Melanie Klein (1946/1986), from the British object relations school, employed the term both to refer to the splitting mechanism used by the infant to organize his or her experience and to describe a developmental position. In discussing what she saw as “the violent splitting of the self,” she highlighted the “excessive projection” (p. 187) that resulted in the other being experienced as a persecutor. She thus described the terror that some clients experience when they feel the whole world is about to attack them.
Fairbairn’s (1940/1952c) paper “Schizoid Factors in the Personality” described three prominent characteristics of schizoid personalities: (1) an attitude of omnipotence, (2) an attitude of detachment, and (3) a preoccupation with fantasy and inner reality. In a later paper, “Endopsychic Structure Considered in Terms of Object-Relationships” (1944/1952a), he went on to describe an intrapsychic structure that consisted of the splitting of the ego and repression as a defense. He also pointed out that schizoid personalities may appear to fulfill a social role with others with what seems to be appropriate emotion and contact while in actuality remaining detached.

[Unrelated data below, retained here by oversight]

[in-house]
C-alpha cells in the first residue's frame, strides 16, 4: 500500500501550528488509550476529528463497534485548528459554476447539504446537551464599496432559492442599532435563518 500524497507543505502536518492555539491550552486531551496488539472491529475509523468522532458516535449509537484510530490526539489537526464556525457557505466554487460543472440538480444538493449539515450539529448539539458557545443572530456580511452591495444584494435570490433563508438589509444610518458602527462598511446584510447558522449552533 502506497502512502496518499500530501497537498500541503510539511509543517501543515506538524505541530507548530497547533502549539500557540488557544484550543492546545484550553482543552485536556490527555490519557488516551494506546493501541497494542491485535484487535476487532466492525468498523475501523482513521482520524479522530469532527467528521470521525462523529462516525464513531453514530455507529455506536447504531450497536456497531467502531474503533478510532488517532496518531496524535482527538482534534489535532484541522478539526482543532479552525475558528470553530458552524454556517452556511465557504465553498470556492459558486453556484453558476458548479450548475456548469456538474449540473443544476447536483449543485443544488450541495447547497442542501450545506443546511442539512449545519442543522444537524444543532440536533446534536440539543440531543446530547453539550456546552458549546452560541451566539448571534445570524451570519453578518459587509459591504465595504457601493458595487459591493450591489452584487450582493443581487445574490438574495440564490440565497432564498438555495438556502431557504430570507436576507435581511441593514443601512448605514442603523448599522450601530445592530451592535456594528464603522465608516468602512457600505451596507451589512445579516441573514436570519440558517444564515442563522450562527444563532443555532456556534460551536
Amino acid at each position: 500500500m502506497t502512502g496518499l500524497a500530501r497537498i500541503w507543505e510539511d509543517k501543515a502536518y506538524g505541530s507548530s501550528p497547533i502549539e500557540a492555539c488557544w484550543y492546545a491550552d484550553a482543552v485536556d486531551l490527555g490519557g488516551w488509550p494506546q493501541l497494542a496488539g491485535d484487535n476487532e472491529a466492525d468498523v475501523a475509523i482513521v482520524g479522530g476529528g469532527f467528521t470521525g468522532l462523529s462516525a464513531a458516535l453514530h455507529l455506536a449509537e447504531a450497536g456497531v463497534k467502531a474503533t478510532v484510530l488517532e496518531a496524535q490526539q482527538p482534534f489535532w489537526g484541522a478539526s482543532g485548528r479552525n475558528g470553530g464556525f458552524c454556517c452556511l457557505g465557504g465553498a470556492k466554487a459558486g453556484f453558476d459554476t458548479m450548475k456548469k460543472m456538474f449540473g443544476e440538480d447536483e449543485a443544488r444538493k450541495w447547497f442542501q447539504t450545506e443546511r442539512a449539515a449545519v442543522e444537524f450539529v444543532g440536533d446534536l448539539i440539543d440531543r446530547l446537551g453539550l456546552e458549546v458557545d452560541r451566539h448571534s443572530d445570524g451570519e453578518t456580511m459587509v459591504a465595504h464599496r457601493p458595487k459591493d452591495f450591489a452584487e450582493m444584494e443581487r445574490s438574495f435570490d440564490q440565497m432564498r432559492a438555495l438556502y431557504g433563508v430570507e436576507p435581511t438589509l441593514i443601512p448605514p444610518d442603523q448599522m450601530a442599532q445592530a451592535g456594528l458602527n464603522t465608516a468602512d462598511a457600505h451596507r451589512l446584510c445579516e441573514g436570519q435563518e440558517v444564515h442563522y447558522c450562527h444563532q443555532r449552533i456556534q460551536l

Guntrip (1968/1992) developed Fairbairn’s endopsychic ideas further and listed characteristics of the schizoid personality. He also elaborated on Fairbairn’s concept of the schizoid’s dilemma and spoke of the compromise that people engage in to manage that dilemma. He described a further split in the ego that he called “the passive regressed ego” (p. 144), which he saw as a retreat to an objectless world.